This is your third year as the Artistic Director of the OzAsia Festival. What are you most looking forward to with this edition of the Festival?
2017 is the 11th edition of OzAsia Festival and, after celebrating 10 years in 2016, I wanted to think about how we could kickstart the next decade of the Festival with something big. And that is HOTEL!! Personally, I always enjoy long-format theatre in major arts festivals, and now that OzAsia Festival has established itself over a decade, I thought it was time to take on a long-format work and present it as the feature event in our programme.
What is your philosophy in curating the OzAsia Festival?
Each year, I try to build a few ideas around how the festival can be defined. It’s never too obvious on the surface, as I think there needs to be variety and diversity in choice and selection.
One of the biggest links across this year’s programming is the paradox of large-scale epic works that are actually very intimate and personal in nature. Obviously, HOTEL fits neatly into this canvas, taking on 100 years of history but telling a range of very personal stories.
Some other examples of this approach include Keiichiro’s Shibuya’s The End, which is a major digital pop-opera full of complex projection and contemporary music but, at its heart, is a personal and philosophical insight into the mind of vocaloid superstar Hatsune Miku. Akram Khan’s Until the Lions is inspired by The Mahabharata, but tells a very personal story about a young woman, Princess Amba.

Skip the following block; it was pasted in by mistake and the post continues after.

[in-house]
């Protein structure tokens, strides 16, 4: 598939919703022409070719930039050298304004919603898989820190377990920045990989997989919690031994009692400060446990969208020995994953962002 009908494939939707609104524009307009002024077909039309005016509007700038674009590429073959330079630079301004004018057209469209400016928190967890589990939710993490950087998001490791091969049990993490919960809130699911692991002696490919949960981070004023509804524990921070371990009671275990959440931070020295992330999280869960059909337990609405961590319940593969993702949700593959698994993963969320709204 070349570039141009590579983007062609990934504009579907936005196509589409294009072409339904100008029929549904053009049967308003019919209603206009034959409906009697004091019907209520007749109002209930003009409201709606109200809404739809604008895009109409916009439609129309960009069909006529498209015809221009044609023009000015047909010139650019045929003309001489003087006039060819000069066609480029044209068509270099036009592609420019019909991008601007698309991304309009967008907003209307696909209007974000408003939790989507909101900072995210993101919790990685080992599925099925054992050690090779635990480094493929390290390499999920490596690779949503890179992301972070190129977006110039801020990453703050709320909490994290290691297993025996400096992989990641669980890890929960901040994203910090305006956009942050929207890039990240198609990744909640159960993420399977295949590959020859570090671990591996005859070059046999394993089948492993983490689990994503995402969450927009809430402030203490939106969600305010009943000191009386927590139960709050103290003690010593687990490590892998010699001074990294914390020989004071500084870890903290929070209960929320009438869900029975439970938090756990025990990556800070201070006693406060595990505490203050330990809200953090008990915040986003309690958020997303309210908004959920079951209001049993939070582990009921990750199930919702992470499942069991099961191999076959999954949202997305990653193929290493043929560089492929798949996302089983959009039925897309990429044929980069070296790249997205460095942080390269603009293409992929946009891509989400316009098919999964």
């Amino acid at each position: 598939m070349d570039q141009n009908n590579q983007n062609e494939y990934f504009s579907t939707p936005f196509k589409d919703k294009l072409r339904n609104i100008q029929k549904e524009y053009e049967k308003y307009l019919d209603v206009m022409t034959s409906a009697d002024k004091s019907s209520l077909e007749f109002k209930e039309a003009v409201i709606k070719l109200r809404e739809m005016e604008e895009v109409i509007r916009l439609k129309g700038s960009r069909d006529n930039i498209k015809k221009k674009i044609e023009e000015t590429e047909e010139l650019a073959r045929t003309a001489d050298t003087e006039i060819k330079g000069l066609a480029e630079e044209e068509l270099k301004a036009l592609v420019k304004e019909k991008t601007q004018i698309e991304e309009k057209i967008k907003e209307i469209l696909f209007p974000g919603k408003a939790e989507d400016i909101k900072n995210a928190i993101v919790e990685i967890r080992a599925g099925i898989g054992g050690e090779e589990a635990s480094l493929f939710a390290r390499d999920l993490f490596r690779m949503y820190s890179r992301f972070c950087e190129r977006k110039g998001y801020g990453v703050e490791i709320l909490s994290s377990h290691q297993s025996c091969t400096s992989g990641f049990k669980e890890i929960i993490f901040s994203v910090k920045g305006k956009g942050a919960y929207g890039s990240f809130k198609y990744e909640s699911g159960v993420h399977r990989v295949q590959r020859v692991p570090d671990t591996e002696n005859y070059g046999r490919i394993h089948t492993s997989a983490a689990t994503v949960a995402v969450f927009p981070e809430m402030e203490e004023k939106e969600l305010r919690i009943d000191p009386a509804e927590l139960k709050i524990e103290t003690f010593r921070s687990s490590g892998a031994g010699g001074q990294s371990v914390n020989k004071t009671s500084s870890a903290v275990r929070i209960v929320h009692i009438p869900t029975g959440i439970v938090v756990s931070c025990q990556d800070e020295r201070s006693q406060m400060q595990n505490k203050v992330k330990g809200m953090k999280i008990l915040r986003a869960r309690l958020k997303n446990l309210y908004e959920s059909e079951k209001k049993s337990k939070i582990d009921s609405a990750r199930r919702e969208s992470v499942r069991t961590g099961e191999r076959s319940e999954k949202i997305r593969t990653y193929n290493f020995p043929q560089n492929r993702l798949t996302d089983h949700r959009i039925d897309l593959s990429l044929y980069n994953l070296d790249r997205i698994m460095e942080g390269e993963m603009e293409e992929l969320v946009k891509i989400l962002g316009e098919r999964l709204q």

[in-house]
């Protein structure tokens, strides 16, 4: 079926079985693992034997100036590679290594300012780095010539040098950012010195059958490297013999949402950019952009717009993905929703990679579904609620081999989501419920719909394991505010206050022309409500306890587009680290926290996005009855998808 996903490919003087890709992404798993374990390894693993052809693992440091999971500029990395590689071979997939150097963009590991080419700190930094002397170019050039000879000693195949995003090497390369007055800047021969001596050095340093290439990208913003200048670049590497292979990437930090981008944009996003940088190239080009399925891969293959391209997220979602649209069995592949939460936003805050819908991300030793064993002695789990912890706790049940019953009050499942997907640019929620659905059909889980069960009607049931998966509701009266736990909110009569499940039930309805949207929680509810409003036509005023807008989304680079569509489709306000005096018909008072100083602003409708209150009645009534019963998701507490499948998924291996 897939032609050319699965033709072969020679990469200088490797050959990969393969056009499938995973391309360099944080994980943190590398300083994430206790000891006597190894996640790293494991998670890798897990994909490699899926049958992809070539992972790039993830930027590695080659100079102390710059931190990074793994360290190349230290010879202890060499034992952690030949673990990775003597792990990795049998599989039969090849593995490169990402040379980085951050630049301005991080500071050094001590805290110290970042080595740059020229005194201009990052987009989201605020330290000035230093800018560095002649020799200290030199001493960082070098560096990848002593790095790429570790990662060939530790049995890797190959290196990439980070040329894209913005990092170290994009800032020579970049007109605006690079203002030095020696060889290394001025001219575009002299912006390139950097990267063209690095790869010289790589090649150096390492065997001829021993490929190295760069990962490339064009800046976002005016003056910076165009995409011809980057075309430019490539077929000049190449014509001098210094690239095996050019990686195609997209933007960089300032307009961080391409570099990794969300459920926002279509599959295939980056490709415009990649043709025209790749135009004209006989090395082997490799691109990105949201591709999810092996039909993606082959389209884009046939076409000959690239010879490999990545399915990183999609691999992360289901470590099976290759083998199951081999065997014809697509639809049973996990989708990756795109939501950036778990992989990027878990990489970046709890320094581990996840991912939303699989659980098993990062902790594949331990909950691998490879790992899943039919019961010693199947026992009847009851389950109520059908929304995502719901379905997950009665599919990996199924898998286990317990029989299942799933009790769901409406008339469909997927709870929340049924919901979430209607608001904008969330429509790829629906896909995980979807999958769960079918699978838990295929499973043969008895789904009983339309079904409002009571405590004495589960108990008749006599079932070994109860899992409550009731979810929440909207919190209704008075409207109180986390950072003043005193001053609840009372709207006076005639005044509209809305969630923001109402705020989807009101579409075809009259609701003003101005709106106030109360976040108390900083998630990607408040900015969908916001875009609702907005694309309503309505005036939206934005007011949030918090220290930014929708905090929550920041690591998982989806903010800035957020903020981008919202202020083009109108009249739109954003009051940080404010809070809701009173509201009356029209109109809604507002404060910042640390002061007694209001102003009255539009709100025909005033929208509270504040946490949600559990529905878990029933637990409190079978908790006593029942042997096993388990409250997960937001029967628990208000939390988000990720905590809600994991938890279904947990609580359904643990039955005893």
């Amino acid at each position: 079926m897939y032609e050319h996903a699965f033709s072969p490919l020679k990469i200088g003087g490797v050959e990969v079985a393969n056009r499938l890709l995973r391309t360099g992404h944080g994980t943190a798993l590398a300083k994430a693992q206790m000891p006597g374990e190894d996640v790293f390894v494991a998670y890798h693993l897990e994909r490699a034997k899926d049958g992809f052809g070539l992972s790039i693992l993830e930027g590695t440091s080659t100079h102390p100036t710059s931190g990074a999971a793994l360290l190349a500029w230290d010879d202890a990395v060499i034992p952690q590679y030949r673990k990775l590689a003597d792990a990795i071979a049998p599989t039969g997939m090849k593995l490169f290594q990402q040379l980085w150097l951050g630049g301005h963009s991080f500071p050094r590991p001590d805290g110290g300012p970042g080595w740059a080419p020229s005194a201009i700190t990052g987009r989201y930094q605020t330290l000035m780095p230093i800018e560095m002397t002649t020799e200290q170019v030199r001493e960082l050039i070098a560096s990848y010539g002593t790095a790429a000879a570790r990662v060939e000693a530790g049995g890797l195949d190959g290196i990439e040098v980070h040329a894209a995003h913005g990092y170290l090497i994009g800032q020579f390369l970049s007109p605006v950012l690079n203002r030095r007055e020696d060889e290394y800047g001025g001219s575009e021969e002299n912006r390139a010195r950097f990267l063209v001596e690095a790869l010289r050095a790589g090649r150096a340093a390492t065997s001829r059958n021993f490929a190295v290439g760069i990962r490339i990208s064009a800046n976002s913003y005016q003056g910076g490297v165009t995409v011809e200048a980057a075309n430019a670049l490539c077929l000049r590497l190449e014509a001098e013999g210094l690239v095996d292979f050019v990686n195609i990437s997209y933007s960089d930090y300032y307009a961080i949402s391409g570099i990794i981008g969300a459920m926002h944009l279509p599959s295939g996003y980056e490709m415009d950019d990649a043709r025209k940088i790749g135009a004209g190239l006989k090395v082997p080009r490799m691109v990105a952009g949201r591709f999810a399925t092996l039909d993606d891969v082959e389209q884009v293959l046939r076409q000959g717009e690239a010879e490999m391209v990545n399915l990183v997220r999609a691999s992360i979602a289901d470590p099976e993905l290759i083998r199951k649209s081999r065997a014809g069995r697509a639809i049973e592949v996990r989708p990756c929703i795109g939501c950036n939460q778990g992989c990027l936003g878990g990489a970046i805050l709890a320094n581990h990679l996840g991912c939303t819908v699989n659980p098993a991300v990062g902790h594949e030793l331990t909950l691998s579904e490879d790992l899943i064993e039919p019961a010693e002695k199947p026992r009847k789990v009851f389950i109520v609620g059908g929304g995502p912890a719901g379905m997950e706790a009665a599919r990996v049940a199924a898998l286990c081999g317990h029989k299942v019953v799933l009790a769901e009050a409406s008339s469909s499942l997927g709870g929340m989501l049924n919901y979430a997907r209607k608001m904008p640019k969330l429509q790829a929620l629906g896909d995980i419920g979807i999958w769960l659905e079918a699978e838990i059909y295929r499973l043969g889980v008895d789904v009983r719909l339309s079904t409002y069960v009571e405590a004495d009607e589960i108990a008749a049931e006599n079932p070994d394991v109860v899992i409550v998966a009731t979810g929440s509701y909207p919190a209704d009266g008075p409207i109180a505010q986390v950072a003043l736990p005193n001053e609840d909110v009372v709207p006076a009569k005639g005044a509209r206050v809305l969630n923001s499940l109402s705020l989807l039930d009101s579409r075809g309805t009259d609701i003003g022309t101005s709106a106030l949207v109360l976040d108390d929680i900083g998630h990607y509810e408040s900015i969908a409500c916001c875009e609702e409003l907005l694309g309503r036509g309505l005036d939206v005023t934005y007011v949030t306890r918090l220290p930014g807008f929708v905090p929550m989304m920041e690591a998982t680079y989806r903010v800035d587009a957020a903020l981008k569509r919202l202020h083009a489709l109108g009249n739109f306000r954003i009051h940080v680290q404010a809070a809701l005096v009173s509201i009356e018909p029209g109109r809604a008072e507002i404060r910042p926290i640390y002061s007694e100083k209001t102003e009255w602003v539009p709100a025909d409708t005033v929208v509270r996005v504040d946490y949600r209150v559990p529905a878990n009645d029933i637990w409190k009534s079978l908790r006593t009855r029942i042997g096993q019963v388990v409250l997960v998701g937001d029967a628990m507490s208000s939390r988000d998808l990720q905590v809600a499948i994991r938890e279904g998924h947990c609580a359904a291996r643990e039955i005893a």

This year’s OzAsia line-up features several programmes that shine a spotlight on Singapore, including HOTEL, Checkpoint Theatre’s Recalling Mother, an exhibition from the Singapore Art Museum and screenings of films such as Pop Aye and Apprentice. Why Singapore?
The OzAsia Festival aims to present outstanding arts and culture from across Asia with a particular slant towards 21st-century identity. Singapore, of course, is a nation leading the way in contemporary arts and culture in the region.
But, further to that, I witnessed an explosion of exciting arts and culture all happening around SG50 – there was a lot of work that involved artists questioning what is Singaporean identity, and this truly captured my attention. There were works looking back at history, generational change, ideas around the present and visions for the future. With so much coming out of Singapore, I thought it would be nice to provide Australian audiences with a selection of these works.
You first watched HOTEL at the 2016 Singapore Theatre Festival. What was that experience like for you personally? How did the show surprise you?
Well, HOTEL is simply one of the best theatre experiences I have had in the last few years. Great theatre is unforgettable and this work sits in that category.
What made you decide to bring HOTEL to this year’s OzAsia Festival? What do you think audiences in Adelaide will gain from the entire epic experience?
One of the best parts of my role is seeing different performances and considering them in the context of curating an arts festival. Sometimes, it can take a long time to consider how a production can work in an arts festival, as I consider not just the work itself, but the context in which it could be presented in Adelaide, how it relates to the wider programme, and how audiences may respond to the work. But, with HOTEL, the moment the cast bowed on stage, I just knew immediately we had to find a way to present the work, and that it would be a great success here in Australia as well.